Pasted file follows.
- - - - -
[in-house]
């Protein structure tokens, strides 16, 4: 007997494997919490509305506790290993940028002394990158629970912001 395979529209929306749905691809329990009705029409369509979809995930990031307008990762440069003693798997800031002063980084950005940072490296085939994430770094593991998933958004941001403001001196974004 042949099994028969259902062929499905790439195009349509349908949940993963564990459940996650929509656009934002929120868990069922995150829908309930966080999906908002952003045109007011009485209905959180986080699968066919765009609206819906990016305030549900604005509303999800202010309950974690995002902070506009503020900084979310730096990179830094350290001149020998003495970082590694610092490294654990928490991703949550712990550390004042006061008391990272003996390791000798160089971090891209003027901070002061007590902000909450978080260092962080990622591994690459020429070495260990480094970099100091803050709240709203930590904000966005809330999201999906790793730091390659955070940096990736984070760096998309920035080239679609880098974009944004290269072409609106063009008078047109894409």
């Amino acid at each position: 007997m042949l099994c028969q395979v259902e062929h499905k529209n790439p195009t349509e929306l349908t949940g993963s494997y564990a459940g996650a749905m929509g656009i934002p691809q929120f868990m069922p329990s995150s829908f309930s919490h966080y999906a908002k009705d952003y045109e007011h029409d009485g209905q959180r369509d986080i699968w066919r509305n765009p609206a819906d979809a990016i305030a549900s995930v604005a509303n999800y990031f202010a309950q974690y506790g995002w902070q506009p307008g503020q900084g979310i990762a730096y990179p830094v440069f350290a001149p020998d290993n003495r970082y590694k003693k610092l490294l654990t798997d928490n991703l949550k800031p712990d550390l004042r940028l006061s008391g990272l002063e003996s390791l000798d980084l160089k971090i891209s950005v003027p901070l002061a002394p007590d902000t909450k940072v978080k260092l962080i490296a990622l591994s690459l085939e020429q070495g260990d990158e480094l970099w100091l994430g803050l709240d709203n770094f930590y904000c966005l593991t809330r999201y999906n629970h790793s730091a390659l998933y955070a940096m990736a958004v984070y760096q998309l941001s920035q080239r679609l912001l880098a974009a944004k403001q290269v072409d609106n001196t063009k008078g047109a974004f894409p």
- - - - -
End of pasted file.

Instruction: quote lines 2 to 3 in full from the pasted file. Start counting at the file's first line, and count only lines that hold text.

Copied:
């Protein structure tokens, strides 16, 4: 007997494997919490509305506790290993940028002394990158629970912001 395979529209929306749905691809329990009705029409369509979809995930990031307008990762440069003693798997800031002063980084950005940072490296085939994430770094593991998933958004941001403001001196974004 042949099994028969259902062929499905790439195009349509349908949940993963564990459940996650929509656009934002929120868990069922995150829908309930966080999906908002952003045109007011009485209905959180986080699968066919765009609206819906990016305030549900604005509303999800202010309950974690995002902070506009503020900084979310730096990179830094350290001149020998003495970082590694610092490294654990928490991703949550712990550390004042006061008391990272003996390791000798160089971090891209003027901070002061007590902000909450978080260092962080990622591994690459020429070495260990480094970099100091803050709240709203930590904000966005809330999201999906790793730091390659955070940096990736984070760096998309920035080239679609880098974009944004290269072409609106063009008078047109894409």
């Amino acid at each position: 007997m042949l099994c028969q395979v259902e062929h499905k529209n790439p195009t349509e929306l349908t949940g993963s494997y564990a459940g996650a749905m929509g656009i934002p691809q929120f868990m069922p329990s995150s829908f309930s919490h966080y999906a908002k009705d952003y045109e007011h029409d009485g209905q959180r369509d986080i699968w066919r509305n765009p609206a819906d979809a990016i305030a549900s995930v604005a509303n999800y990031f202010a309950q974690y506790g995002w902070q506009p307008g503020q900084g979310i990762a730096y990179p830094v440069f350290a001149p020998d290993n003495r970082y590694k003693k610092l490294l654990t798997d928490n991703l949550k800031p712990d550390l004042r940028l006061s008391g990272l002063e003996s390791l000798d980084l160089k971090i891209s950005v003027p901070l002061a002394p007590d902000t909450k940072v978080k260092l962080i490296a990622l591994s690459l085939e020429q070495g260990d990158e480094l970099w100091l994430g803050l709240d709203n770094f930590y904000c966005l593991t809330r999201y999906n629970h790793s730091a390659l998933y955070a940096m990736a958004v984070y760096q998309l941001s920035q080239r679609l912001l880098a974009a944004k403001q290269v072409d609106n001196t063009k008078g047109a974004f894409p």